Me.Country = country
            Me.Sales = sales
        End Sub
    End Structure

 Instantiate an ArrayList to hold the data.  Again, place this in the form’s code area, outside any procedures:

   Dim SalesData As New ArrayList

    The GetData procedure generates some sample data: six countries and six sales figures.   (Looking ahead, in Part 3 we will see how to replace this with code which reads data from file  or takes input from the user.)

   Private Sub GetData()

   '  Ensure that only one set of generated data is held
'  Generate some data and store it in the arraylist
        SalesData.Add(New GraphData("Belgium", 834))
        SalesData.Add(New GraphData("Greece", 385))
        SalesData.Add(New GraphData("Portugal", 672))
        SalesData.Add(New GraphData("Spain", 429))
        SalesData.Add(New GraphData("Turkey", 715))
        SalesData.Add(New GraphData("UK", 942))   
 End Sub

   We now have some data to use to create our chart.

Step 2: Get Control

The chart will be displayed in a PictureBox and the drawing will be fired by the click of a button.  Time then to add these controls to the form. 

   Add a PictureBox control on to the form and name it PBBarChart.  Cover approx 80% of the form with the PictureBox.    Then add a Button control somewhere in the remaining surface of the form and name this btnDraw
Set the backcolor of the Form to a light color of your choice. 

    We are ready to begin creating the chart.

Reusable Values

  As we discovered in Part 1, much of the process of drawing in Windows Forms requires fiddling around with setting the start and end points of lines, shapes, text and so on.   This is obviously going to be the case because we are hand building most of the things that the user sees; we therefore have to code the exact positions and sizes of those entities we create.

   With reusability in mind, I have included some variables in the articles and examples and we will use these to store the above kinds of values.   Hopefully this will have two advantages. 

   First, it will enable you to change the settings quite easily so that the finished product looks just as you want.  Secondly, it should make much of the drawing code easier to follow; if we use understandable names for our variables then it may help make clearer what each part of each code line actually does.

Step 3: Set the Margins, Gaps and Scaling

  The chart will be drawn inside a PictureBox, so we should create a margin between the chart itself and the outer edges of the PictureBox.    We will use four variables to hold these values.  The names are self-explanatory:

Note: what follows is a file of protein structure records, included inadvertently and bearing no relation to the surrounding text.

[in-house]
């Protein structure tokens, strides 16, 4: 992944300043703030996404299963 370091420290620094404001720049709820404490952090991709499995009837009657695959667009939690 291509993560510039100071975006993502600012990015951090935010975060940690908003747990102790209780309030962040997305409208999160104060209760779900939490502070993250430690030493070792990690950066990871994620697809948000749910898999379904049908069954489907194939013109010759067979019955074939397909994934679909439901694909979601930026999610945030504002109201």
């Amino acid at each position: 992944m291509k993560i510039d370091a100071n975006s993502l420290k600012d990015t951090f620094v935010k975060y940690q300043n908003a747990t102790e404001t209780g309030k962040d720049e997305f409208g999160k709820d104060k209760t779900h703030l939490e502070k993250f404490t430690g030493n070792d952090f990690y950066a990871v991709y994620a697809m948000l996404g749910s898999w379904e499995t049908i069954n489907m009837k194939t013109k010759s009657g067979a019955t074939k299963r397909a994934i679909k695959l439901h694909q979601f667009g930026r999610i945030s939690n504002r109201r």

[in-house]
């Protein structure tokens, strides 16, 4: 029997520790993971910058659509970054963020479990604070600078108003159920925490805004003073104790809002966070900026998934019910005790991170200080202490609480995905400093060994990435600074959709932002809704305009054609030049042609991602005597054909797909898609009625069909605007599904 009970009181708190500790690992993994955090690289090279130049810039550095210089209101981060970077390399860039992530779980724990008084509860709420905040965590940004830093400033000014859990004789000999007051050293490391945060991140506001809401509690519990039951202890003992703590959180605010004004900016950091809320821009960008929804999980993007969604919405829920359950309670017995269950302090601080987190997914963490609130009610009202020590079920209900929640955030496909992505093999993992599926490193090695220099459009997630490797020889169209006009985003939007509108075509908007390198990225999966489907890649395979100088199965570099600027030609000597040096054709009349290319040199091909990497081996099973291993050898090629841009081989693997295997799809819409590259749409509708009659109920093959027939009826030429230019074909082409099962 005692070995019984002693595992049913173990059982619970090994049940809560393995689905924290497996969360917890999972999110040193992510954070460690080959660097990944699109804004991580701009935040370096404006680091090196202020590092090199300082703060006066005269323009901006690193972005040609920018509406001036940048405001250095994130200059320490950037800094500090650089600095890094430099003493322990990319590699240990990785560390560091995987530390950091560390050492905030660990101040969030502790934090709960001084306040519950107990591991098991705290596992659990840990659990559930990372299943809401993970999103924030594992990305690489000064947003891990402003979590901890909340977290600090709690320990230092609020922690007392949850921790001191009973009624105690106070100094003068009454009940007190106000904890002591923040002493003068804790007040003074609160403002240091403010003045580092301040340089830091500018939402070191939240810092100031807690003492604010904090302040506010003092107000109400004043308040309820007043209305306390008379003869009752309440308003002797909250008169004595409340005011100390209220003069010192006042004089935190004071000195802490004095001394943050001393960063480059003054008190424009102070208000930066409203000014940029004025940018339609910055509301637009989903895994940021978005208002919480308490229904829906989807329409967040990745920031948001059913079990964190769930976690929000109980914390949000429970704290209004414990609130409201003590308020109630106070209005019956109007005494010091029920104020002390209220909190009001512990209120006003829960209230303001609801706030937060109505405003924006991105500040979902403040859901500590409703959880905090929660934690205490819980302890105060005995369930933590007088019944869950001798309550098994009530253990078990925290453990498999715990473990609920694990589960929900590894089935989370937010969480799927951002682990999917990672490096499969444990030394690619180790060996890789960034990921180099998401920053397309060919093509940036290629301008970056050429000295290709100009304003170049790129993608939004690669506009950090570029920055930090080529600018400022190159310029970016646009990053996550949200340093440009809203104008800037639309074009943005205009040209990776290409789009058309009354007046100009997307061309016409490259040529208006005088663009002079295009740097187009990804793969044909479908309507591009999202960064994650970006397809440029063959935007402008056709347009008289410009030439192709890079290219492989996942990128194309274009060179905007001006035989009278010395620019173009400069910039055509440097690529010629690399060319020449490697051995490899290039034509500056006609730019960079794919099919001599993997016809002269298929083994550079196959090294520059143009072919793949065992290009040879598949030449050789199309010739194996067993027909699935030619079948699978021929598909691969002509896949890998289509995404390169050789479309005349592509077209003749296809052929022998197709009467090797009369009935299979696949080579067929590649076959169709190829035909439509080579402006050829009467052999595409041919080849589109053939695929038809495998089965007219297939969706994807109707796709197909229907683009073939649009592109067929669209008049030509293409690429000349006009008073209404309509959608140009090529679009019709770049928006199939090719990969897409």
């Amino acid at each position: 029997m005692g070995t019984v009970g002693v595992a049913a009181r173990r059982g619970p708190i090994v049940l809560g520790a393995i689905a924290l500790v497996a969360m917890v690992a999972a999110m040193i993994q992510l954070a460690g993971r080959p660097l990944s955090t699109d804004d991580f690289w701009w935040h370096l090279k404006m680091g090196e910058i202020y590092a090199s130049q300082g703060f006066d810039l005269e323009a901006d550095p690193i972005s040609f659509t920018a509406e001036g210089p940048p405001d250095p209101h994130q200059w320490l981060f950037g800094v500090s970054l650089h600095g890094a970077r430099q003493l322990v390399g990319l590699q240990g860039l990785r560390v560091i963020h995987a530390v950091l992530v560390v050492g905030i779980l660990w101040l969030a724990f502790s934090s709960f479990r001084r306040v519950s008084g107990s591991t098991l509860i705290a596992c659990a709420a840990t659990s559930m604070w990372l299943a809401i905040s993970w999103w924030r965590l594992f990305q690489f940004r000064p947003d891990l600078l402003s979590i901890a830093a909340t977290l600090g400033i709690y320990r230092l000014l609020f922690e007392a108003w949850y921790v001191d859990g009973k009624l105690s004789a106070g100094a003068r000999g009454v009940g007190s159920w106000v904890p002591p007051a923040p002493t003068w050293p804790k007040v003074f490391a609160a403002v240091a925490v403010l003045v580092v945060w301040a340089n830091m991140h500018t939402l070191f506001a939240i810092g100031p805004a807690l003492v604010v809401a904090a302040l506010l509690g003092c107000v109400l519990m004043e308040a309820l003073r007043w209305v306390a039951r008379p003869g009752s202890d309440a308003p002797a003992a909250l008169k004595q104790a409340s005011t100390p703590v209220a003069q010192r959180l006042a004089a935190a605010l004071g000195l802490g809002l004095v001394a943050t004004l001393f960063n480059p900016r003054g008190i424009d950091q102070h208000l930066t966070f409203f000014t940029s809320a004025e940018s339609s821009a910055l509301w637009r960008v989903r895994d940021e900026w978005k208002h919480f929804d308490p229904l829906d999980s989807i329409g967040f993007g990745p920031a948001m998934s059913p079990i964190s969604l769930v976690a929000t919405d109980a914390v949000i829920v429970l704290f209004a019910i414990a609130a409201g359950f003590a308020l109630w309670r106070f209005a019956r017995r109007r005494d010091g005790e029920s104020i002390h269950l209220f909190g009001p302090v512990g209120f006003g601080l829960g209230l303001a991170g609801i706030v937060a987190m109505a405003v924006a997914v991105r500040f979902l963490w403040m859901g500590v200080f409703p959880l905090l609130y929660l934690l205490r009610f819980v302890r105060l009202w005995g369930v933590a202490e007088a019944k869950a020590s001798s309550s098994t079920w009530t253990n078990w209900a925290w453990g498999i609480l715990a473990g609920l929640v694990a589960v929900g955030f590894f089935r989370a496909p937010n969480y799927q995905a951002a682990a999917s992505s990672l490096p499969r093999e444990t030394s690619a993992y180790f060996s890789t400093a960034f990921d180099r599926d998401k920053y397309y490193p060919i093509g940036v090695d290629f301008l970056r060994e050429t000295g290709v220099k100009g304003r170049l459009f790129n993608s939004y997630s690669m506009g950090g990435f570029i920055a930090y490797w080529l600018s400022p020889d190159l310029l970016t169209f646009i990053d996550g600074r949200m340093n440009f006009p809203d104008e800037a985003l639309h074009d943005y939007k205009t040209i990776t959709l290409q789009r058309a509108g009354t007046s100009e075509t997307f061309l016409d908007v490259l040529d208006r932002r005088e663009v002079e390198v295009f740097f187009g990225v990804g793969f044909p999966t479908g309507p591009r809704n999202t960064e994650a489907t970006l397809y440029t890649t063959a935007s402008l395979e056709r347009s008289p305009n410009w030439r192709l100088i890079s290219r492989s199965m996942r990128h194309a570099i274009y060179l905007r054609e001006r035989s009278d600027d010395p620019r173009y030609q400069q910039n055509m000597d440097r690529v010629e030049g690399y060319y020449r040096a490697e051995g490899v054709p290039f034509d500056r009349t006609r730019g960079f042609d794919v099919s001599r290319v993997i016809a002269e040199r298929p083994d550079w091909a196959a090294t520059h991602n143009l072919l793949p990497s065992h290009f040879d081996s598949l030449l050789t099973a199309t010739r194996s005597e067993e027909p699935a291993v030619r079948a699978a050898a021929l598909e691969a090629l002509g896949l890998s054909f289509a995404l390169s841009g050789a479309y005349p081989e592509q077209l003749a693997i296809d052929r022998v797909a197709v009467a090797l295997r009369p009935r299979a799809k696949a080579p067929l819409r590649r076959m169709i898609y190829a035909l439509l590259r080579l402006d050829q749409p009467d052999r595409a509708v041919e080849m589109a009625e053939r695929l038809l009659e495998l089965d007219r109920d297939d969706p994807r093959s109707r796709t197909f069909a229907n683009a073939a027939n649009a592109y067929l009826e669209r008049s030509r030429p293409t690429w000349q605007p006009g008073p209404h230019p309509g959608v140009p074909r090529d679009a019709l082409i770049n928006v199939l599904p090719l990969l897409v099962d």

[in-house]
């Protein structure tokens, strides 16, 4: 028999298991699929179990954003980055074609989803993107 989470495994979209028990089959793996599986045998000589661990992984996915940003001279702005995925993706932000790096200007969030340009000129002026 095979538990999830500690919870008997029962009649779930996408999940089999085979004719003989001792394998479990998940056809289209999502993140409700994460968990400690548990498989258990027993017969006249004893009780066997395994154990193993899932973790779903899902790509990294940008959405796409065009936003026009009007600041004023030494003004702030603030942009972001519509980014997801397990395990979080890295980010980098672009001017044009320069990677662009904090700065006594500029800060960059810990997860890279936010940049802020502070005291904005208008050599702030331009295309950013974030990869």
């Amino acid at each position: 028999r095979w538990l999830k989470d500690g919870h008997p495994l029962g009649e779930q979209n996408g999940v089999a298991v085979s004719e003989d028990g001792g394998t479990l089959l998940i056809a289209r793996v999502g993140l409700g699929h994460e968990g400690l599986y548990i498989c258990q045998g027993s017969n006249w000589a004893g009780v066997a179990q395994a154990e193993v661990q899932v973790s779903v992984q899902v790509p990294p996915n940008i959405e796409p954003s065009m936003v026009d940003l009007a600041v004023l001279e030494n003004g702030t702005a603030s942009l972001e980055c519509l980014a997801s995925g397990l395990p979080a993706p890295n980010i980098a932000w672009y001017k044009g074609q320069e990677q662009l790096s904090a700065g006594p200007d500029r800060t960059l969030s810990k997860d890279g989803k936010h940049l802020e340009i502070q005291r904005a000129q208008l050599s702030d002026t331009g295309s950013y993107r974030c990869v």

'  # of pixels Y-Axis is inset from PicBox Left
    Dim LeftMargin As Integer = 35
    '  # of Pixels left unused at right side of PicBox
    Dim RightMargin As Integer = 15
    '  # of pixels above base of picturebox the X-Axis is placed
    Dim BaseMargin As Integer = 35
    '  Margin at Top
    Dim TopMargin As Integer = 10

 When we come to draw the bars of the chart, they will look better with a small gap between them.  The next variable contains that setting:

    Dim BarGap As Integer = 12


Draw The Chart : Verticals

Step 4a:  Graphics and Bitmap Objects

   We touched on the role of the Graphics object in Part 1 and saw that it can be thought of as a canvas on which we can draw what we want to see on the surface of the form or other control.     We drew directly on to it for our Pie Chart.

   As we are dealing with a PictureBox in this article, the approach will be slightly different.   
This is what we do:

  • Declare a Graphics object
  • Also create a Bitmap object.   This Bitmap will be same size as the PictureBox and will be assigned the PictureBox’s Graphics object.  
  • To give us access to the drawing methods of the Graphics class, we assign the Bitmap to the Graphics object.
  • Once the drawing is complete we take the Bitmap that we have edited with the graphics tools and use that as the PictureBox’s Image.

   Confused?  Don't worry!  It’s tricky stuff when you first meet it,  but after a while it does begin to fall into place.   Essentially, we have created a Graphics object which is the same shape, size and resolution as the PictureBox.   We can draw on this and later we will use our completed drawing as the image for the PictureBox.

   All the drawing code goes into one procedure named DrawChart.  Here is the code for the above actions (This is of course just the first part of the complete procedure):

Private Sub DrawChart()
   Dim g As Graphics
   Dim bmap As Bitmap
   bmap = New Bitmap(PBBarChart.Width,  PBBarChart.Height, _

   g = Graphics.FromImage(bmap)

Step 4b: Vertical Axis